The store you hate to love is closing all of its brick-and-mortar stores. But Brookstone had more than scalp massagers and zero-gravity pen holders. Here are our favorite outdoor ‘accessories,’ from the outlandish to the … well, actually kind of cool.
Brookstone image courtesy:Â JJBers
We all have memories of wandering into a Brookstone âÂ oftentimes triggered by the passing scent of cotton candy or the olfactory orgy of a Yankee Candle store. From pulsating massage foot beads to motion-activated peanut dispensers, this purveyor of the peculiar gave us a placeÂ to daydream and collectively wonder: Who the heck buys this stuff?!
The answer, it turns out, is nobody. Thursday, Brookstone filed for chapter 11 bankruptcy and announced its intent to close all of its remaining 101 mall stores. The good news is that the brand will keep its airport locations and online store open. But the mall closings represent the end of an icon.
While Brookstone offered up aisles of shiny, overpriced household knick-knacks, it also contained more than its share of outdoor-specific gizmos. So run, don’t mall-walk, to check out this gear before it becomes just more clickbait.
Because wicker baskets are so 18th century, wow your partner with this portable catering service. Malibu’s Insulated Picnic Cooler doesn’t just hold a couple sammies and some fruit, it carries and organizes utensils and dinnerware for two (plus wine bottles). The set comes with two plates, two tumblers, four napkins, and a set of two stainless steel forks, spoons, and knives.
And because anyone who buys this considers charcuterieÂ a food group, the Malibu also includes a hardwood cutting board, cheese knife, and corkscrew. Accordion and Impressionist oil-painting set sold separately.
Sure, hammocks are all the rage right now. But what about hammock chairs?! They’re half the size, sometimes twice the weight, and remain comfortable for about 12 minutes.
The Hammaka Trailer Hitch Stand allows hammock chair enthusiasts to take theirÂ giant diaper swings on the road. Similar to hitch-mounted hammock hangers, the Hammaka fits into a 2-inch hitch receiver, holds up to 250 pounds on each arm, and claims to install in minutes.
The Power Plate My5 Vibration Trainer looks like a great conversation starter â especially if those conversations start with, “What the hell are you doing?”
According to Brookstone, the Power Plate will help users “prepare faster, perform better, and recover quicker” by having them do stretches and stuff on a vibrating surface. Presumably, the vibrating surface requires you to use more muscles to stabilize, while simultaneously increasing heart rate by making the entire workout more frustrating and embarrassing.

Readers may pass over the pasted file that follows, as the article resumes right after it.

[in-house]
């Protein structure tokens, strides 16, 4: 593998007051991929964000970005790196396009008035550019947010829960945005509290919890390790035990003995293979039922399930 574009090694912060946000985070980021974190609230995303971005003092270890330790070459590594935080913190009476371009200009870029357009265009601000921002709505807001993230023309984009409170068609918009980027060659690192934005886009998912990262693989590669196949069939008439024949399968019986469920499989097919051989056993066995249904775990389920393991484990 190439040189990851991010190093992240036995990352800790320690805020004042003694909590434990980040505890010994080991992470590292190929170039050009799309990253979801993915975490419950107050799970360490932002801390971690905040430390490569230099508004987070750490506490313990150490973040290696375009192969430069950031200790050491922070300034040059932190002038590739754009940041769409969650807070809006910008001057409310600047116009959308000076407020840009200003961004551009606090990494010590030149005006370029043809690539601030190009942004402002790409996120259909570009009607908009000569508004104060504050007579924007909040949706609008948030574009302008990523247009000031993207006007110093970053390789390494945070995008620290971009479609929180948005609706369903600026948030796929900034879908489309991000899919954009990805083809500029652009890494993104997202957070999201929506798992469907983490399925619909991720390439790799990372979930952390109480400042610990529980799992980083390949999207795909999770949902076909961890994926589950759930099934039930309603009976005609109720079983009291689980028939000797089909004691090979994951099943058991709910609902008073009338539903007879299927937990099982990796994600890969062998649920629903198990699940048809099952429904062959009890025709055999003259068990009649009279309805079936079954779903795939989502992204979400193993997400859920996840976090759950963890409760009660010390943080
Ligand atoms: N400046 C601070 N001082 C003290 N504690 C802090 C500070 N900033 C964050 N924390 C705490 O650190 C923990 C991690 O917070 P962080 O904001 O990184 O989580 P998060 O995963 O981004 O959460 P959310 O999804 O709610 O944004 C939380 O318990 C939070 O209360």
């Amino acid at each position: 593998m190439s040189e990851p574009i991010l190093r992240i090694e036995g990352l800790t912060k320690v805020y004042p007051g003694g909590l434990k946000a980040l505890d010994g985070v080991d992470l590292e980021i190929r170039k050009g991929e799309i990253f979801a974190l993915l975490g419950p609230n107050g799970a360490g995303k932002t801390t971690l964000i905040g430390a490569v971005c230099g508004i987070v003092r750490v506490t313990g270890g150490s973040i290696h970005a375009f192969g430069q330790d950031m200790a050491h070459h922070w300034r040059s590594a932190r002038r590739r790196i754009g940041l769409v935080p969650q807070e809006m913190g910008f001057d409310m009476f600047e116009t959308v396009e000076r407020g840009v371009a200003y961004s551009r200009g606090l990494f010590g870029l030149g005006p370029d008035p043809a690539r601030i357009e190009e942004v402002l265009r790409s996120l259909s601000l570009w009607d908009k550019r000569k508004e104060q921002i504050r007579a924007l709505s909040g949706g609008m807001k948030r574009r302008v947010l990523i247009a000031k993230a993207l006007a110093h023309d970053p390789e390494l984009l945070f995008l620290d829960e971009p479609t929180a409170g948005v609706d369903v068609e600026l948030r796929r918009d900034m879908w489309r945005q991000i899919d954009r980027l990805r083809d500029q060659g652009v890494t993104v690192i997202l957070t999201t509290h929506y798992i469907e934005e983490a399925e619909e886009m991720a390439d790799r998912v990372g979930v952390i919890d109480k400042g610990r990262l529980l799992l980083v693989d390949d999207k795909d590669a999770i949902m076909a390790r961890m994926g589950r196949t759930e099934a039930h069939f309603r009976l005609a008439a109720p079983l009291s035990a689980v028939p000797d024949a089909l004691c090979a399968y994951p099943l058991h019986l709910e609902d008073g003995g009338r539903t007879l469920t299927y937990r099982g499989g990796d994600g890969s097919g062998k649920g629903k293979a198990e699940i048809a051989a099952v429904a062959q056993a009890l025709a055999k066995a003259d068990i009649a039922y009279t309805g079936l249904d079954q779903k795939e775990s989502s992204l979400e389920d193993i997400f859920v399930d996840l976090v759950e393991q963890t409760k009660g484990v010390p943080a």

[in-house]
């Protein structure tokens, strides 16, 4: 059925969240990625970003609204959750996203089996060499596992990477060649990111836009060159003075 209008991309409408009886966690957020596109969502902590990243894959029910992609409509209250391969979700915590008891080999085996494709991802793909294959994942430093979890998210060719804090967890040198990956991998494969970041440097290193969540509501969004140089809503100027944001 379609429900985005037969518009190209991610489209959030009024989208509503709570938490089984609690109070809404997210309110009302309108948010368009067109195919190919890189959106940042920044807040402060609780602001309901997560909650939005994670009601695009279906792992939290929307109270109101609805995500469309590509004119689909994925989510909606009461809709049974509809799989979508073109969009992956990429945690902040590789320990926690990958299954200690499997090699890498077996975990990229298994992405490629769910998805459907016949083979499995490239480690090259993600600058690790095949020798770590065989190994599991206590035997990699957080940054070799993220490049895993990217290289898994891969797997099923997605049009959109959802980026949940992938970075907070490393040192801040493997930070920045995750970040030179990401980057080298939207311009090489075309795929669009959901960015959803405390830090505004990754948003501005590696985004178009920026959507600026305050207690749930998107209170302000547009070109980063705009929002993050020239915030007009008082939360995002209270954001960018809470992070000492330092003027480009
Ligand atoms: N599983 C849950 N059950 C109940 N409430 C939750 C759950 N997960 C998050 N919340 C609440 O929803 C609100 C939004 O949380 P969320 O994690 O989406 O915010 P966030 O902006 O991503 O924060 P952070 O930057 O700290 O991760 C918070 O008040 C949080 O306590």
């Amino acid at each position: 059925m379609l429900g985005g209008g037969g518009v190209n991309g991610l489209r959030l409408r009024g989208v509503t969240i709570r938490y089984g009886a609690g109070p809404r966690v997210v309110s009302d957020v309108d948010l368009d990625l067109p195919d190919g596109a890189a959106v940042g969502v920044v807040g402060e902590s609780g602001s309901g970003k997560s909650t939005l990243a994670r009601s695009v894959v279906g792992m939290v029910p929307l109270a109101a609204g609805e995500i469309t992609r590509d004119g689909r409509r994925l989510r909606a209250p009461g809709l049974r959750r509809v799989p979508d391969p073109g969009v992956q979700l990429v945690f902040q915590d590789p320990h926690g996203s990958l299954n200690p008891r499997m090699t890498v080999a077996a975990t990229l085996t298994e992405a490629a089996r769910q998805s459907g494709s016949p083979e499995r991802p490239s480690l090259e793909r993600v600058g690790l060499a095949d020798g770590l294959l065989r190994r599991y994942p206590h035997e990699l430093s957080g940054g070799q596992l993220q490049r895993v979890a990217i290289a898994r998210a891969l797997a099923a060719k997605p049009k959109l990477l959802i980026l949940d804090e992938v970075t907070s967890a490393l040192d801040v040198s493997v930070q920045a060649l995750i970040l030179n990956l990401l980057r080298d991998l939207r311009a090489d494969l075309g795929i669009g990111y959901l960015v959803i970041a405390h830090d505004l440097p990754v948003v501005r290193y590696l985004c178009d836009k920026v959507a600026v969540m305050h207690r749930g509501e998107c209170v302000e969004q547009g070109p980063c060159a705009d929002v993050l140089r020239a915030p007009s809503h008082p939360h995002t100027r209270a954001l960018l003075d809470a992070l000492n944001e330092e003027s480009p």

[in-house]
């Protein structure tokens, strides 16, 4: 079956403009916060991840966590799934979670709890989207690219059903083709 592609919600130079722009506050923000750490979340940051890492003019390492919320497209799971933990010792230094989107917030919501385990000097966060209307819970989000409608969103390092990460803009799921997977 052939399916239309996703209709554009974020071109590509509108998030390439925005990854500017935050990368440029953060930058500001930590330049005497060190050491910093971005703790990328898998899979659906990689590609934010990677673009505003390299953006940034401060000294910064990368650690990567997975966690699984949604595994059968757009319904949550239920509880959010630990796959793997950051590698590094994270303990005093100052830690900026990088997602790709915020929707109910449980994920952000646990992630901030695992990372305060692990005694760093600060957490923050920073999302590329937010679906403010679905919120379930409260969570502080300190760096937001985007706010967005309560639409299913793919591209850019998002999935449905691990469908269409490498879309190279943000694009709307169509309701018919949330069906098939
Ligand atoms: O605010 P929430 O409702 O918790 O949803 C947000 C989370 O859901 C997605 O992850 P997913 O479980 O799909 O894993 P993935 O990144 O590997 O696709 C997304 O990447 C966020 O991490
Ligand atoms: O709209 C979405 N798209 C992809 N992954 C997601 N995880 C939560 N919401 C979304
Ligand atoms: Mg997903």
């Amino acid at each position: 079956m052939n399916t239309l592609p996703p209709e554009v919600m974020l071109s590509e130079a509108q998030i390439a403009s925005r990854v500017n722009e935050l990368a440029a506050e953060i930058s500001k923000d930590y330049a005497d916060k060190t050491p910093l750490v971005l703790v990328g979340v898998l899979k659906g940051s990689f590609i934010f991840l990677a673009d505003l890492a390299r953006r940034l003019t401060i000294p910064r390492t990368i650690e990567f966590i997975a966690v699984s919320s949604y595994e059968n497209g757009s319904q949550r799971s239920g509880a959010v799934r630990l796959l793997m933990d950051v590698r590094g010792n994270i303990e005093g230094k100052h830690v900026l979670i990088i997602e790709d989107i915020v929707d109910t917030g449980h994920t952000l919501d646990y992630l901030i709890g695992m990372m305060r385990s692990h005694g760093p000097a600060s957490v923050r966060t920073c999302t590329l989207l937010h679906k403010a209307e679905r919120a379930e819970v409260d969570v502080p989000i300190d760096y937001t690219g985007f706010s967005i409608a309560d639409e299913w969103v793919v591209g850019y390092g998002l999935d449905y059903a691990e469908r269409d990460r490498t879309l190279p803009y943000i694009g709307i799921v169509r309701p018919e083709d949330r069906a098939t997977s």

Because not everything Brookstone offers is goofy (like, say, this $400 crash-landed flying saucer), this truck-bed tent from Rightline looks like something a fair amount of campers might actually use.
At just $180, this two-person, double-wall tent secures into the truck bed, lifting campers off the ground. This could be great when conditions are rocky, muddy, or you just want to bring less stuff.
For the cost of a really nice, new bike, you could buy one wheel. OK, to be fair, it’s a pretty high-tech wheel. Available for road ($995) or all-terrain ($1,495), the GeoOrbital joins the “turn any bike into an e-bike” movement.
Swap out your boring old front wheel with a GeoOrbital, strap the thumb throttle to your handlebars, and cruise up to 20 mph â no pedaling necessary. The pavement wheels have a 12- to 20-mile range, while the A/Ts can crank for up to 27 miles. After that, it’s back to plain old cycling with one Robocop wheel.
Most interestingly, GeoOrbital outfits this device with a “never-flat” foam tire â which sounds great, except for the whole “foam tire” thing.
But whether these doo-dads make it into your gear closet or not, we’re sad to see another quirky, familiar name in retail go the way of the dodo. Maybe not because it provided things we needed or found useful. But because it, like Toys ‘R Us, Sam Goody, and Radio Shack (OK, maybe not Radio Shack), was shopping for the sake of shopping. It was just plain fun.
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